For the first time in team history, the Clippers did not enter the NBA draft with a selection, which came as a result of the agreement which secured Doc Rivers’ departure as head coach of the Celtics and subsequent arrival in Los Angeles. They did, however, manage to purchase the 56th pick of the draft from the New Orleans Pelicans for an undisclosed sum of money ($3 million at the most; this is the maximum amount of money a team is allowed to add throughout all trades conducted over the course of the season) and select Branden Dawson. Coming out of college, Dawson was labeled as an undersized power forward who plays with extreme hustle in order to offset his height disadvantage – perfect for a league that has slowly gravitated towards smaller lineups. Dawson should be able to inject some energy within the Clippers’ bench, which is great news for one of the weakest supporting casts in the league.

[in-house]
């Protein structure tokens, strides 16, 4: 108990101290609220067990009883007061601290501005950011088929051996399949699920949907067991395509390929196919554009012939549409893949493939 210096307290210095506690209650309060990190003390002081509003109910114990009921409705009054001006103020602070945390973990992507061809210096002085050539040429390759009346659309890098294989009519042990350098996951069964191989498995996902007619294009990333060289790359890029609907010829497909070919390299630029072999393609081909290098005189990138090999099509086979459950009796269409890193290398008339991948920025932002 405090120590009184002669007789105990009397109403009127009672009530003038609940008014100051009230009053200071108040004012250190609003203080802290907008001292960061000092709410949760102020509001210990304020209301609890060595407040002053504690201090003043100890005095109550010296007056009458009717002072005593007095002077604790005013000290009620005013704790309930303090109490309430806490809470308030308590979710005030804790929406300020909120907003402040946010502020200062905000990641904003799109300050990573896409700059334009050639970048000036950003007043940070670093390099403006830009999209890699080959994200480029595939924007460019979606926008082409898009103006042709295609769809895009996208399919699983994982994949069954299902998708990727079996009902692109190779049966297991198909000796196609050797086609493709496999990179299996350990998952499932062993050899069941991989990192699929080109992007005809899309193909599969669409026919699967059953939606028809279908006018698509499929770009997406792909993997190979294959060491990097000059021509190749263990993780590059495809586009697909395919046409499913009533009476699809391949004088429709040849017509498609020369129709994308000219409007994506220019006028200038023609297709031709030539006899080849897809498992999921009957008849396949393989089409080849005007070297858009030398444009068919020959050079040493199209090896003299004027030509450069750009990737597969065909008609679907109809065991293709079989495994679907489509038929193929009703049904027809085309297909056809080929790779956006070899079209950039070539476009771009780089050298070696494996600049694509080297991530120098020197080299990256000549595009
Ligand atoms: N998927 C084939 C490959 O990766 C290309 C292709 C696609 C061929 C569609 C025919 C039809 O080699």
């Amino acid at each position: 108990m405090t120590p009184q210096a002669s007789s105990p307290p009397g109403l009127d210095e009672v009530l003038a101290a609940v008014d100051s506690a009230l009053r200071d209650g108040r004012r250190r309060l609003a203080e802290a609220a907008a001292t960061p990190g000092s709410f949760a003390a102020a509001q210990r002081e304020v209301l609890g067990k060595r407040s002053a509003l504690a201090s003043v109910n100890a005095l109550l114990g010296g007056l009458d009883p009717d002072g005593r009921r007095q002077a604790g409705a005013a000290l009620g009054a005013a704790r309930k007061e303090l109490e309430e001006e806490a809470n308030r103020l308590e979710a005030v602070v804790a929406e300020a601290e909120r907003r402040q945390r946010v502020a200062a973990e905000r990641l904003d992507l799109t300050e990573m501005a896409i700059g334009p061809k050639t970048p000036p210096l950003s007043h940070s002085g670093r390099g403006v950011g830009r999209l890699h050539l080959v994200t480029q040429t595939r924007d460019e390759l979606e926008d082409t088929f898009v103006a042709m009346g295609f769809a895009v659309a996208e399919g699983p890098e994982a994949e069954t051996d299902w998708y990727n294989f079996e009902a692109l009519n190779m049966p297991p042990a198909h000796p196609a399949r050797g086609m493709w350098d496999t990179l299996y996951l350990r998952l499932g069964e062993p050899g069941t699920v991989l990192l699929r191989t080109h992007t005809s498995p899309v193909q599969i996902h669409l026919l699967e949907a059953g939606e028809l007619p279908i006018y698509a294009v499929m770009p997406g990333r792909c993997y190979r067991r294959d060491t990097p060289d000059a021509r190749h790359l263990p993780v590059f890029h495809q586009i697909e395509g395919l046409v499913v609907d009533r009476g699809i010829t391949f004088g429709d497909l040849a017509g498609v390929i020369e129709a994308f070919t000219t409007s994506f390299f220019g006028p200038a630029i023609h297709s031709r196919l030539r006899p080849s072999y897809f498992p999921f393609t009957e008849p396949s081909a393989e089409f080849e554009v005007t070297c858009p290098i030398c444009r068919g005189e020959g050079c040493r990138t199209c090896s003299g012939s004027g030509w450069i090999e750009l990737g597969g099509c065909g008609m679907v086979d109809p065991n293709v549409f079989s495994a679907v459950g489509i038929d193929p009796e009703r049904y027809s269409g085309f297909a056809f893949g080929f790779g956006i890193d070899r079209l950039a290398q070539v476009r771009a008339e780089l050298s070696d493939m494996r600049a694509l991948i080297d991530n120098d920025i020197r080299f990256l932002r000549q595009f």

Speaking of new, the Clippers have also rebranded. Owner Steve Ballmer and Blake Griffin unveiled new uniforms, a new logo, and a new court design on Conan O’Brien’s show. The only problem is, no one likes it. The redesign has been panned by fans across all forms of social media, drawing comparisons to EA Sports’ logo (and warranting chants of “E-A-Sports, its in the game!”). Not a good look, but I suppose it’s the on-court product that matters most.